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State Farm releases distracted driving survey: Put the phone down and keep your eyes on the road

State Farm

April was Distracted Driving Awareness Month and with the summer approaching and more cars on the road, State Farm is reminding drivers to put the phone down and keep your eyes up.

New drivers are often taught to be “defensive drivers” when taking to the road for the first time. A defensive driver is alert, prepared and in control of their vehicle despite outside distractions such as the weather, time of day and/or other drivers.While drivers react to outside influences, they should eliminate distractions in the car. Eating, drinking, talking with passengers, diverting their attention to the radio, entertainment, or navigation systems, and using a cell phone to text, talk or lookup information.

Of course, not every trip will involve passengers and not every vehicle is equipped with entertainment and/or navigation systems. However, cell phone ownership is ubiquitous amongst 99% of all drivers.

State Farm survey data – driving attitudes and behaviors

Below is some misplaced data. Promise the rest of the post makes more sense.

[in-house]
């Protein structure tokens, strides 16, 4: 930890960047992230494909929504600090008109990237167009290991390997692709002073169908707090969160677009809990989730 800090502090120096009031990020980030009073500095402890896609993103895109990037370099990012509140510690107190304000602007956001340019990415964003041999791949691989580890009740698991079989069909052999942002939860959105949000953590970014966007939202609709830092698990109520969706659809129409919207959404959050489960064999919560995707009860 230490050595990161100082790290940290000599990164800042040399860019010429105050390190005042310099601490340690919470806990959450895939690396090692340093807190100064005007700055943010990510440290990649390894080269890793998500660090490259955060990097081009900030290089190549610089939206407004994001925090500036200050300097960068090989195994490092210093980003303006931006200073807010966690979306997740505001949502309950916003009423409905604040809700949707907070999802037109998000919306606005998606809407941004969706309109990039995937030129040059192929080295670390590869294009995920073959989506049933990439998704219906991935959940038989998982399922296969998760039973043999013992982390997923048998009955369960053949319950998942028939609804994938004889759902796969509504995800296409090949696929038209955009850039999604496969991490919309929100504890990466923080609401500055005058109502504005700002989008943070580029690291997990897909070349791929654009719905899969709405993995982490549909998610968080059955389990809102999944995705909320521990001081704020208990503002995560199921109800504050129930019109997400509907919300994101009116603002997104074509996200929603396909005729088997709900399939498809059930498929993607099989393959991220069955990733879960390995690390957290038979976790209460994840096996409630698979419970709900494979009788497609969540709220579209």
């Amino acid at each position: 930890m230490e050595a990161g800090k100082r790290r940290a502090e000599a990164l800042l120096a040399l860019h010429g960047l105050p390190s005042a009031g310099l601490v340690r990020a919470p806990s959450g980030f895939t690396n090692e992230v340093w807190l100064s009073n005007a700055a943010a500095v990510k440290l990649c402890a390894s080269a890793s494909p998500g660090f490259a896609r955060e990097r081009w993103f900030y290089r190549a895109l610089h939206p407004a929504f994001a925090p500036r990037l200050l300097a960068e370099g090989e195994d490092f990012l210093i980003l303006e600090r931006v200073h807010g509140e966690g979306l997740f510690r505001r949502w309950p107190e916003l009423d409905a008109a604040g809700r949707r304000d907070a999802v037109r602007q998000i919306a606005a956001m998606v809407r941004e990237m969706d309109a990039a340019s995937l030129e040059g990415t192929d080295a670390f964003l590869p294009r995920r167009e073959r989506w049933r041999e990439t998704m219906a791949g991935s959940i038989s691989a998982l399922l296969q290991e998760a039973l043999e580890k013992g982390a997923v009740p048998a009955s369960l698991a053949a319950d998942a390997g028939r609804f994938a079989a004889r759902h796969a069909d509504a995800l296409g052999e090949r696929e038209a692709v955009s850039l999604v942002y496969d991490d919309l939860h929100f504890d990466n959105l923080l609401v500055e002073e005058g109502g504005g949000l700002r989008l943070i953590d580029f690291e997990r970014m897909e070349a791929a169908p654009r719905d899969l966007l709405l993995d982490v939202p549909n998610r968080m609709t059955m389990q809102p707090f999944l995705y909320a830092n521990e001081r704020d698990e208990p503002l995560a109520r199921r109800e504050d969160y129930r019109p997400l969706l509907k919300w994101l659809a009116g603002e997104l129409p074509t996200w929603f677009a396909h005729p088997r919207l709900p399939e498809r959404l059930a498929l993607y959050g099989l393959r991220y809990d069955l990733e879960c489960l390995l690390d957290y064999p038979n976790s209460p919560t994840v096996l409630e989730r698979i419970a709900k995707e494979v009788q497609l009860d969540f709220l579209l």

A recent State Farm survey examining attitudes and behaviors around distracted driving indicated that nearly three quarters of drivers have ready access to their phone. Indeed, cell phone usage such as texting can lead to deadly consequences. The National Highway Transportation Safety Administration (NHTSA) reports that distracted driving claimed the lives of 3,522 in 2021; each one having been preventable. Sending or reading a text, can take your eyes off the road for five seconds which when driving at a speed of 55 mph can cover the length of an entire football field.

The State Farm survey shows that cell phone usage is not limited to teens and young adults and with smart phones, talking and texting. The study dealt with self-reported behavior of licensed drivers. Cell phone usage by drivers under the age of 50 indicated:

  • 52% read or send text messages
  • 43% interact with apps
  • 32% watch videos
  • 28% record videos

The percentage of cell phone usage among those under the age of 50 is eye opening coupled with the fact that 43% of those distracted drivers tend to drive faster than others. In general, drivers who admitted to manually interacting with their cell phones while driving were nearly twice as likely to report being involved in at least one crash that occurred when they were distracted while driving.

Distracted driving is preventable, put the phone down and keep your eyes up and on the road. It could save your life and the life of a loved one. In addition, it reduces the chances of getting in a collision or even a ticket.

Passengers are encouraged to speak up and advocate for their own safety. Say something if you feel unsafe. Encourage friends and family to put their phones down and speak up as well.

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